The report and recommendation states that “it does not appear that Mitch Taylor, Sarah Taylor, AES Realty, FTS Realty, and DES Realty answered the third-party complaint.” (D.N. 162, PageID # 1085) The Court similarly finds that Mitch Taylor and Sarah Taylor never answered the third-party complaint and that Rule 55 is thus the proper procedure for seeking judgment against them. But the Court's review of the record reveals that AES Realty, FTS Realty, and DES Realty responded to the third-party complaint. (See D.N. 10) Therefore, Rule 55 is not the proper procedure for seeking judgment against them. However, the Court finds that summary judgment should be granted against FTS Realty and DES Realty, because in their answer to the third-party complaint, they both denied that they have an interest in the real property at issue. (See D.N. 6, PageID # 73-74; D.N. 10, PageID # 268-69) AES Realty, on the other hand, admitted that it may be claiming an interest in the real property at issue. (See D.N. 6, PageID # 73; D.N. 10, PageID # 268)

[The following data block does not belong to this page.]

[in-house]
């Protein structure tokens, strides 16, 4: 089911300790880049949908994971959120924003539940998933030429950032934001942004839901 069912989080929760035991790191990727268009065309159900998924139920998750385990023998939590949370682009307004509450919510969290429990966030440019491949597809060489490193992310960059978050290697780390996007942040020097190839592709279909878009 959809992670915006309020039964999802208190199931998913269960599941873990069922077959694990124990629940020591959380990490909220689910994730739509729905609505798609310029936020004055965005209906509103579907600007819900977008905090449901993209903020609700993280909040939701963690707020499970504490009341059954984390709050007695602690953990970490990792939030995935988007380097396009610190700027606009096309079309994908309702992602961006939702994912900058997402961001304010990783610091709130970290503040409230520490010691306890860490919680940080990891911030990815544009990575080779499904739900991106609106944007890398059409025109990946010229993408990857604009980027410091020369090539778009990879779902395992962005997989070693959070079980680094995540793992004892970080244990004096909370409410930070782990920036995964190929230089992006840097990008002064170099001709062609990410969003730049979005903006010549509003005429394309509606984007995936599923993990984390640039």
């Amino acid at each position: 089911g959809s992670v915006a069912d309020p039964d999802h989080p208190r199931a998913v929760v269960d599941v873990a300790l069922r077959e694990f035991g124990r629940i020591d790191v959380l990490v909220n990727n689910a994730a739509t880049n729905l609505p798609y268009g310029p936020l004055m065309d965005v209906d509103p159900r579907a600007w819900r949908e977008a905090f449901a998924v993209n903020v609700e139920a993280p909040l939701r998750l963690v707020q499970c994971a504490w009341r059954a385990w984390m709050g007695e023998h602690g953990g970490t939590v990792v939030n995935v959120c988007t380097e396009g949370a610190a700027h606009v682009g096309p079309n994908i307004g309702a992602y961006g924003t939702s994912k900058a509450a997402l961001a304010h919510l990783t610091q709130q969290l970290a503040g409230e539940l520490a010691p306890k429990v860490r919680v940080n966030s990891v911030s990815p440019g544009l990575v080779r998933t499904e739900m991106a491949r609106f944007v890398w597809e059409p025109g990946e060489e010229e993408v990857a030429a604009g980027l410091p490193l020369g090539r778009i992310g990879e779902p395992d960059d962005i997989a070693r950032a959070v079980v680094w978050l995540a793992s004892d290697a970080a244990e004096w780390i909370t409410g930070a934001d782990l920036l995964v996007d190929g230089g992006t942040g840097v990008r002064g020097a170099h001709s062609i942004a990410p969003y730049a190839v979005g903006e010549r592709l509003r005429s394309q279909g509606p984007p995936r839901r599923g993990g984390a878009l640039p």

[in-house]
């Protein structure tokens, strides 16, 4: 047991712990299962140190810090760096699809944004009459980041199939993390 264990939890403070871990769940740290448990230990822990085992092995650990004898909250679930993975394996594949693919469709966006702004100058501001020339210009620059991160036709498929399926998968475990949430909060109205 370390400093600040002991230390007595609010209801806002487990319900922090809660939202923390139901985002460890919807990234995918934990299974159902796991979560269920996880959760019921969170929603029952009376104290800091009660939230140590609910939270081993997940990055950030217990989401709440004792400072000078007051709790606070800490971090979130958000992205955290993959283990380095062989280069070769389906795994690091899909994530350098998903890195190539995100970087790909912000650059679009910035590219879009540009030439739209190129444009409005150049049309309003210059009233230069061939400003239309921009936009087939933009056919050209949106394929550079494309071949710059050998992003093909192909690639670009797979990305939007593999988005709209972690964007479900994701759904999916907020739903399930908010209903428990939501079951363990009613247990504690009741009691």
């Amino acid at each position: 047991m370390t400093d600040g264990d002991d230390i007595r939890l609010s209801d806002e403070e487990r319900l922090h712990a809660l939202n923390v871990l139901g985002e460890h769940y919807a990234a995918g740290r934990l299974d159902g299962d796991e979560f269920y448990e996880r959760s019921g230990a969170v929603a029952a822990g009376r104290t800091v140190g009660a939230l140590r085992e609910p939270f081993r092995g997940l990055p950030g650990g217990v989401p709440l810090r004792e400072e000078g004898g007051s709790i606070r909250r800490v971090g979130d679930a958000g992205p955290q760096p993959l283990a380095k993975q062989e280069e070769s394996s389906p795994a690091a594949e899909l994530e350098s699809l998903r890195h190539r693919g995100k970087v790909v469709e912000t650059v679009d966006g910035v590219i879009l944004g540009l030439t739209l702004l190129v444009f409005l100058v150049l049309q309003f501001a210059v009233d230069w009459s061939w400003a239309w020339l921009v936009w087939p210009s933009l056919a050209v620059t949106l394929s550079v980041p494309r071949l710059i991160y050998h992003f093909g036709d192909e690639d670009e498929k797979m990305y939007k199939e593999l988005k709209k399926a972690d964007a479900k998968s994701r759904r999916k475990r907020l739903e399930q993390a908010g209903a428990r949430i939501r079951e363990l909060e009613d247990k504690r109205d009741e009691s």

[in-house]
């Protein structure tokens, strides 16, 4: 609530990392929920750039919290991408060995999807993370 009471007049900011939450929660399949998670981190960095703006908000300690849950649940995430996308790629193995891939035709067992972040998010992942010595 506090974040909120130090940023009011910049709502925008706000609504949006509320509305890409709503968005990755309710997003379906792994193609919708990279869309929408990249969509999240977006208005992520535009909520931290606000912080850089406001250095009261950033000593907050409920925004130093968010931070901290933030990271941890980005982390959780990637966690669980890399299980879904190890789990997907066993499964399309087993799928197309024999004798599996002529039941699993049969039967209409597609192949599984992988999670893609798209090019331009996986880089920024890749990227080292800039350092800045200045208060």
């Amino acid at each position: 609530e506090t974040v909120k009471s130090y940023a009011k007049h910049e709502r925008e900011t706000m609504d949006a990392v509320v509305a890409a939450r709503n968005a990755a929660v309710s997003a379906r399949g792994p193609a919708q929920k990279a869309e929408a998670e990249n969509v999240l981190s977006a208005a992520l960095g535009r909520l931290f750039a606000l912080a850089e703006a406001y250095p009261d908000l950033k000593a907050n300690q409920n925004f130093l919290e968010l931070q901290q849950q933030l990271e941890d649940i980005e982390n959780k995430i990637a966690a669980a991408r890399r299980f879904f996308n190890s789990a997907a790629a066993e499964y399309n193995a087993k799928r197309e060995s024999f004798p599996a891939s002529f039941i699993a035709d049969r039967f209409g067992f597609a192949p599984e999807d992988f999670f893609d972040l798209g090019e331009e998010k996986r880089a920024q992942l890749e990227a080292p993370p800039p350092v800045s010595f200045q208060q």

PBI Bank has pointed to evidence in the record that it recorded mortgages on real property in Fayette County, Kentucky, and Bourbon County, Kentucky, as security for payment of the note. (See D.N. 127-1, PageID # 688-89; D.N. 127-2, PageID # 715-16; D.N. 6-2; D.N. 6-4) AES Realty merely admitted in its answer that it might be claiming an interest in real property by virtue of a recorded deed. (See D.N. 6, PageID # 73; D.N. 10, PageID # 268) But it failed to present proof of its claimed interest, in the form of a recorded deed or otherwise. As noted, it has also failed to object to the report and recommendation. The Court will therefore grant summary judgment against AES Realty as well. See Hutchison v. C.I.T. Corp., 576 F.Supp. 1, 3 (W.D. Ky. 1982) (concluding that Kentucky law compels a finding that recorded security interests are superior to unrecorded security interests); see also Anderson v. Liberty Lobby, Inc., 477 U.S. 242, 256 (1986) (explaining that the nonmoving party “may not rest upon mere allegation or denials of [its] pleading, but must set forth specific facts showing that there is a genuine issue for trial”).